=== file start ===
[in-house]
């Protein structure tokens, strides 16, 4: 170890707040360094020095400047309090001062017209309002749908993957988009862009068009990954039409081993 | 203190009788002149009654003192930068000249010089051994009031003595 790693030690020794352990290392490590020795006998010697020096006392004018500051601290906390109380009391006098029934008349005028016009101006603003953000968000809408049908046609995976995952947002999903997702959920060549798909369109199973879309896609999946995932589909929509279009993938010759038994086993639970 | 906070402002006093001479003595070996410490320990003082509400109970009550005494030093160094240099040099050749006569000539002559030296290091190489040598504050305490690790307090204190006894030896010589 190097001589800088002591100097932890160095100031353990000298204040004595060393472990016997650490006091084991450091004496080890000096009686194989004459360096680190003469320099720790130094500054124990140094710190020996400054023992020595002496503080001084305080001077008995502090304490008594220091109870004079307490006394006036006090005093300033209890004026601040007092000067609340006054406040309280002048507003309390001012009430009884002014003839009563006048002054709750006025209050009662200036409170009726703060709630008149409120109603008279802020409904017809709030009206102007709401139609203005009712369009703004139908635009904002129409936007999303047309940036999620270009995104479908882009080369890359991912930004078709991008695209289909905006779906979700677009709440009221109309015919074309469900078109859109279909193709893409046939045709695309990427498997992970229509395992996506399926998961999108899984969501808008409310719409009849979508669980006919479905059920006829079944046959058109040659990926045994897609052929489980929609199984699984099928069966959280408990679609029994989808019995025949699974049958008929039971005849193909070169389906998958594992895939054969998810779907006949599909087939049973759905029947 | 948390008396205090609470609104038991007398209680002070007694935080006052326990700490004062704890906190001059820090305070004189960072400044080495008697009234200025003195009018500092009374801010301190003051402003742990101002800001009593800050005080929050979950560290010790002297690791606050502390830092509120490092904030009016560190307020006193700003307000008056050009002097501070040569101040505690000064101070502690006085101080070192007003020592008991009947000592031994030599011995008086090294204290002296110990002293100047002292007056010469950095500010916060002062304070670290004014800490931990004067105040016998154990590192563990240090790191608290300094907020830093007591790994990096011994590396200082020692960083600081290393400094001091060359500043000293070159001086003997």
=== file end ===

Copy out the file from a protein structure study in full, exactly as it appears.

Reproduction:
[in-house]
């Protein structure tokens, strides 16, 4: 170890707040360094020095400047309090001062017209309002749908993957988009862009068009990954039409081993 | 203190009788002149009654003192930068000249010089051994009031003595 790693030690020794352990290392490590020795006998010697020096006392004018500051601290906390109380009391006098029934008349005028016009101006603003953000968000809408049908046609995976995952947002999903997702959920060549798909369109199973879309896609999946995932589909929509279009993938010759038994086993639970 | 906070402002006093001479003595070996410490320990003082509400109970009550005494030093160094240099040099050749006569000539002559030296290091190489040598504050305490690790307090204190006894030896010589 190097001589800088002591100097932890160095100031353990000298204040004595060393472990016997650490006091084991450091004496080890000096009686194989004459360096680190003469320099720790130094500054124990140094710190020996400054023992020595002496503080001084305080001077008995502090304490008594220091109870004079307490006394006036006090005093300033209890004026601040007092000067609340006054406040309280002048507003309390001012009430009884002014003839009563006048002054709750006025209050009662200036409170009726703060709630008149409120109603008279802020409904017809709030009206102007709401139609203005009712369009703004139908635009904002129409936007999303047309940036999620270009995104479908882009080369890359991912930004078709991008695209289909905006779906979700677009709440009221109309015919074309469900078109859109279909193709893409046939045709695309990427498997992970229509395992996506399926998961999108899984969501808008409310719409009849979508669980006919479905059920006829079944046959058109040659990926045994897609052929489980929609199984699984099928069966959280408990679609029994989808019995025949699974049958008929039971005849193909070169389906998958594992895939054969998810779907006949599909087939049973759905029947 | 948390008396205090609470609104038991007398209680002070007694935080006052326990700490004062704890906190001059820090305070004189960072400044080495008697009234200025003195009018500092009374801010301190003051402003742990101002800001009593800050005080929050979950560290010790002297690791606050502390830092509120490092904030009016560190307020006193700003307000008056050009002097501070040569101040505690000064101070502690006085101080070192007003020592008991009947000592031994030599011995008086090294204290002296110990002293100047002292007056010469950095500010916060002062304070670290004014800490931990004067105040016998154990590192563990240090790191608290300094907020830093007591790994990096011994590396200082020692960083600081290393400094001091060359500043000293070159001086003997």